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How even careful planners can leave families in estate litigation

Many think that conflict over an individual's estate primarily occurs if someone does not leave a plan behind. But, the truth is, even those who feel they have a fairly solid estate plan in place can lead their families down a road to litigation by missing some important points. To avoid such issues, Ontario estate planners should ensure their will not only exists, but that it is up-to-date, detailed, and legally sound.

Regularly updating a will is critical to help families avoid litigation later. If one gets married, has children, gets divorced, acquires a major asset, or sells a major asset, it is important to update plans. What if a will leaves one child with money and the other with property, yet the property has been sold? What if an ex-spouse is incorrectly maintained as a beneficiary? There are many things that can go wrong when a will is not updated properly.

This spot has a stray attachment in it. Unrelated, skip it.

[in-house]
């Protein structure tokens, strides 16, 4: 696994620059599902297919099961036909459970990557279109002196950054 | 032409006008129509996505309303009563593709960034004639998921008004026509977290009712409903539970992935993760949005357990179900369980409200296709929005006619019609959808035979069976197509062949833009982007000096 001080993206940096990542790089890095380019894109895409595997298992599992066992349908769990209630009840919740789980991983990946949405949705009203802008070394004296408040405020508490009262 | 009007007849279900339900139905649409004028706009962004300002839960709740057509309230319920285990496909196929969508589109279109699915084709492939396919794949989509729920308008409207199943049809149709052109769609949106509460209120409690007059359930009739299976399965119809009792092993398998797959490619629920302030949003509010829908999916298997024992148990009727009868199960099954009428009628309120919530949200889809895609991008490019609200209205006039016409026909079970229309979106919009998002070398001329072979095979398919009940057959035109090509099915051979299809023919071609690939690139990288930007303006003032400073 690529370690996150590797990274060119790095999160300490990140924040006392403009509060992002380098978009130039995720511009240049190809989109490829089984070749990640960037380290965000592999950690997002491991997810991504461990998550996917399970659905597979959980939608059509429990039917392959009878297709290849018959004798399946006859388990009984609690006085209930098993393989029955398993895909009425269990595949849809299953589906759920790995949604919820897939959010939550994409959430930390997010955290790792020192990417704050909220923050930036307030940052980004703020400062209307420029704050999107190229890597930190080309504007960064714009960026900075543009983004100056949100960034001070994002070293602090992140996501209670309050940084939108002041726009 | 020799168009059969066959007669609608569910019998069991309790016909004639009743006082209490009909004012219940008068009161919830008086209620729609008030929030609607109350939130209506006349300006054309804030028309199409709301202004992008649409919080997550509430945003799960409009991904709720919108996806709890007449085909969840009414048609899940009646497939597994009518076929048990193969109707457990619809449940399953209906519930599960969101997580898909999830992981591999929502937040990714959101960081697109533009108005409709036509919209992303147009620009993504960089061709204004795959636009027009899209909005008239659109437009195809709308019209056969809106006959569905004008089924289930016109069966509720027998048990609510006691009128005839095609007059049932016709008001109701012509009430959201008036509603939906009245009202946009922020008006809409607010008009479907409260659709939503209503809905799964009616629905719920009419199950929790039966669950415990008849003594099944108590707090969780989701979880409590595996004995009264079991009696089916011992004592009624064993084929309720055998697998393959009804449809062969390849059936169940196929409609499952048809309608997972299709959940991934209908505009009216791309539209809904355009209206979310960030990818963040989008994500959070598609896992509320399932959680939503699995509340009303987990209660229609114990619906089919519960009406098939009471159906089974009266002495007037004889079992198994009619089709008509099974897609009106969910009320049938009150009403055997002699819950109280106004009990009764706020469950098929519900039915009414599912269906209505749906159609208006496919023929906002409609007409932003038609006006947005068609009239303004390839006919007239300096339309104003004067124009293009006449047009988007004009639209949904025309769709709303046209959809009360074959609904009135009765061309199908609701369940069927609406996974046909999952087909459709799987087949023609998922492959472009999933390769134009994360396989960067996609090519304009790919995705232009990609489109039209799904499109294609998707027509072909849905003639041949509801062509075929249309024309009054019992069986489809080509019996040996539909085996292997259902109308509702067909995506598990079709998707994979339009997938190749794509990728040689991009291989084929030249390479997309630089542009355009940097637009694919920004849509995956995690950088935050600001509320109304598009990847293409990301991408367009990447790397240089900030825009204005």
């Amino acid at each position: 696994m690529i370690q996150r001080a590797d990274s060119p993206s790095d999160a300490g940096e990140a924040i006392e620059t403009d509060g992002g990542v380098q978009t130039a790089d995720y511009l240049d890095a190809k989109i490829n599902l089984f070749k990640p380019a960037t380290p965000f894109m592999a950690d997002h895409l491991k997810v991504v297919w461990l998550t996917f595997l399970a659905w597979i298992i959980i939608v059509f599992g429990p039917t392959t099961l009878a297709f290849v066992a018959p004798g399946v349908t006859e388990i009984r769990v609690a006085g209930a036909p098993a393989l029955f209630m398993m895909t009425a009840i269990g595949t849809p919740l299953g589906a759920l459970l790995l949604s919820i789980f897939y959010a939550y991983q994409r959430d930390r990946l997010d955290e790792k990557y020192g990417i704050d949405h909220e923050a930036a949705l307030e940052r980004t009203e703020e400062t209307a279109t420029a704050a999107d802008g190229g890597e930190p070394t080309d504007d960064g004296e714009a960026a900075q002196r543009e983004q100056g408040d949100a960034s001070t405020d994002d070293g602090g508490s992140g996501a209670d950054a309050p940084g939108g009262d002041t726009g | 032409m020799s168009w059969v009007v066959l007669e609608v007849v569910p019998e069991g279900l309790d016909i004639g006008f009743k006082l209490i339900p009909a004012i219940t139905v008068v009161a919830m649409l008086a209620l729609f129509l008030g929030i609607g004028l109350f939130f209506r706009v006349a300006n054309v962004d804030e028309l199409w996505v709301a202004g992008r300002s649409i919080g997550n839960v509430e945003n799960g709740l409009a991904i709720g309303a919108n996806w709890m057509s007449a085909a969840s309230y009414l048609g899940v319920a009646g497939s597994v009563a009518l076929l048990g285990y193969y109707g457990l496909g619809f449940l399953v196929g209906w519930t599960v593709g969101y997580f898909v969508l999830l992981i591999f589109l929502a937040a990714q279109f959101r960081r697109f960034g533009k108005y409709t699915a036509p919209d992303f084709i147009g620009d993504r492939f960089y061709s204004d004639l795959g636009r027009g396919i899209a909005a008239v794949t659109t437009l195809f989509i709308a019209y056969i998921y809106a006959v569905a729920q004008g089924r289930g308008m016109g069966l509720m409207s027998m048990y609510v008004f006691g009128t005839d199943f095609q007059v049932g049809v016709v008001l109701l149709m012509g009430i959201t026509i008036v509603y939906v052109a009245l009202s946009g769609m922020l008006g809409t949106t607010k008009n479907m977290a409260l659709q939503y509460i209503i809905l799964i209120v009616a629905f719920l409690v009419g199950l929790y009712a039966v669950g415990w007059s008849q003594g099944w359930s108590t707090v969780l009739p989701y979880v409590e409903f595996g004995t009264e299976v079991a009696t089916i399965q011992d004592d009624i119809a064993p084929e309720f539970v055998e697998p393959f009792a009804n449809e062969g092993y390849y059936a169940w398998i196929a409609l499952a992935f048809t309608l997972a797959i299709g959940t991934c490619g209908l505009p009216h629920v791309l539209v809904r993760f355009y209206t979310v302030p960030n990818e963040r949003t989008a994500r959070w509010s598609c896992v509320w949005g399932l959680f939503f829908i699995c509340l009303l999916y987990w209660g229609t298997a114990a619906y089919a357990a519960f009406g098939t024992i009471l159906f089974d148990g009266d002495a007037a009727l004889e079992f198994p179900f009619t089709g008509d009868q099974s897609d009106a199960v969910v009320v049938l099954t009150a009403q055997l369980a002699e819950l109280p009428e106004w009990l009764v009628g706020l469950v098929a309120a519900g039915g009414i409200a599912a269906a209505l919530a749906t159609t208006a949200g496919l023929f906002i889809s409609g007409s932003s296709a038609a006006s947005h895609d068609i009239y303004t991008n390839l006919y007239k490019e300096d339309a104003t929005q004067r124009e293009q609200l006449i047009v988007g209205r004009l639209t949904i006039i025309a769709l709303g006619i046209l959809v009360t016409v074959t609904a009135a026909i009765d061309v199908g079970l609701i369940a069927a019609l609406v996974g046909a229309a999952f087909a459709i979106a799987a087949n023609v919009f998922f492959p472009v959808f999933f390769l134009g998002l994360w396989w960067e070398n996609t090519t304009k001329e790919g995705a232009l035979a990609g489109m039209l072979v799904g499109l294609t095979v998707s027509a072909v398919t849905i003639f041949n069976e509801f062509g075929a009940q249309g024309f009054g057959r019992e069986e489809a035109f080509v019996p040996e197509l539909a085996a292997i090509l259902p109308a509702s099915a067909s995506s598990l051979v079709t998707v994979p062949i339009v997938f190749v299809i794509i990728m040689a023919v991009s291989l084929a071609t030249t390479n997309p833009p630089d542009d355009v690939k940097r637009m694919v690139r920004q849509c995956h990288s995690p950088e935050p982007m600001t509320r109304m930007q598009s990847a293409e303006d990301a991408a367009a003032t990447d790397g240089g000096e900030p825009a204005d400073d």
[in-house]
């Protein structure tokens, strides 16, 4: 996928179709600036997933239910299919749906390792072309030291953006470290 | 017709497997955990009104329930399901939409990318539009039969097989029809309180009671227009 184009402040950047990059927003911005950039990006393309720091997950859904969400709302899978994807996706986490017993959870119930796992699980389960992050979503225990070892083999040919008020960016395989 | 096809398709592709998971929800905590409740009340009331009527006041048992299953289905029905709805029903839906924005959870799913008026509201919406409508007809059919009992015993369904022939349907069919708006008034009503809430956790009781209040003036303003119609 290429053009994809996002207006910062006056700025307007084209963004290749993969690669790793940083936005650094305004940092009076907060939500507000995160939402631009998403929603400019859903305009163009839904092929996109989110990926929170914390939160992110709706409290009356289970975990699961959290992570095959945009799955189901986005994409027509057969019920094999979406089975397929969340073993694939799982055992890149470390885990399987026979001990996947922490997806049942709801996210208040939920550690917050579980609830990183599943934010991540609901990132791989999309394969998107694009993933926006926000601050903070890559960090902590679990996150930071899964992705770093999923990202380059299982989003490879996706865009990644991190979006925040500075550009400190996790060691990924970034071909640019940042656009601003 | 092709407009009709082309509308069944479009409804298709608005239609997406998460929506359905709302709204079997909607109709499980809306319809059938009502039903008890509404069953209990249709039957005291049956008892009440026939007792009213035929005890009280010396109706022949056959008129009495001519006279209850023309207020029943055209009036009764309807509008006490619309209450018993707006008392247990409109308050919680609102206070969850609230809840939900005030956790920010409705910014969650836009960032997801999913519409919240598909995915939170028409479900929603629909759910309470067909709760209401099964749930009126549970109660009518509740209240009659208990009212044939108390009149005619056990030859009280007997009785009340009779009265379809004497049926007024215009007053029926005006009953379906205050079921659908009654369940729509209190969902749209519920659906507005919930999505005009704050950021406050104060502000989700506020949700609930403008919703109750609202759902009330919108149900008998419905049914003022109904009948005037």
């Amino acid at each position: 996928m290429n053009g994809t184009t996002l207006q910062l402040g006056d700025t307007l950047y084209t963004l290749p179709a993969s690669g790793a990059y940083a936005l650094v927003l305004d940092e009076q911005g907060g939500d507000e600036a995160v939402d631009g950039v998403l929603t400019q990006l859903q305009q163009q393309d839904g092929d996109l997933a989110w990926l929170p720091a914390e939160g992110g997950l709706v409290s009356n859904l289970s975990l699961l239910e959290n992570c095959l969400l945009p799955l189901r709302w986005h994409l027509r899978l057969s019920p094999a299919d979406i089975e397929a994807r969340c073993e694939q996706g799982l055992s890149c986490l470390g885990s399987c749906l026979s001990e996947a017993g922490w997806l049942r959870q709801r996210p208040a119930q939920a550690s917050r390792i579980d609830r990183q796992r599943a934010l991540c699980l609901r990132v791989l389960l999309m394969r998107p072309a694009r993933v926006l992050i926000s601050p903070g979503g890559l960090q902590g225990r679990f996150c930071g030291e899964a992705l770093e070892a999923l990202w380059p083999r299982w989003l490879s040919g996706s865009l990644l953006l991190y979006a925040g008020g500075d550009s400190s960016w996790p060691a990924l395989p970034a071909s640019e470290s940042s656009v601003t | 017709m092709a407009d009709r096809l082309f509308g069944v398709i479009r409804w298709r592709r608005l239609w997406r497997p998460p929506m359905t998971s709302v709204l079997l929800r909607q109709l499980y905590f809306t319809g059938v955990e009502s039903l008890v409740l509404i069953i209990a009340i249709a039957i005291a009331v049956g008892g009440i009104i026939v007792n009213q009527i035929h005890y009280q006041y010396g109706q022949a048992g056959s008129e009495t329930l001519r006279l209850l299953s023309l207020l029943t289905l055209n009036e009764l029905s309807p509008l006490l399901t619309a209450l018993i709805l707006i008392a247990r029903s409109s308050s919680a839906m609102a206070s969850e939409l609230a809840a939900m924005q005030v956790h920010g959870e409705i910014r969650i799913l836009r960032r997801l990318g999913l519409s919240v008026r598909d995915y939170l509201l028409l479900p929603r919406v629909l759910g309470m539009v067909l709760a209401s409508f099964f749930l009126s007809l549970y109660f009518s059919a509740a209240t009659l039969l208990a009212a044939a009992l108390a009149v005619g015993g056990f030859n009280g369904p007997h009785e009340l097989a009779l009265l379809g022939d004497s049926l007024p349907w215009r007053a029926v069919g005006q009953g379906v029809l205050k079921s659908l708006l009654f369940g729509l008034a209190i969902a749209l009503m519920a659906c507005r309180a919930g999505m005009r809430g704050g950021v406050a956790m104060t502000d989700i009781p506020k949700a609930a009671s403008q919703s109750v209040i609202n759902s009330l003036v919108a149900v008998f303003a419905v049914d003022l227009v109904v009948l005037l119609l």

In addition to being up-to-date, a will must also be detailed. Small items with sentimental value can often be just as contentious as big-ticket items in estate administration. Being clear about who gets what, even with things that don't have high monetary value, can prevent fighting down the line.

In addition to the above measures, it is important that Ontario planners ensure their will is legally binding. It is also a good idea to make sure banks are aware of the named beneficiaries to avoid holdups with administration. Those who do find themselves in a conflict that may require estate litigation should reach out to a lawyer to understand the process and options available.

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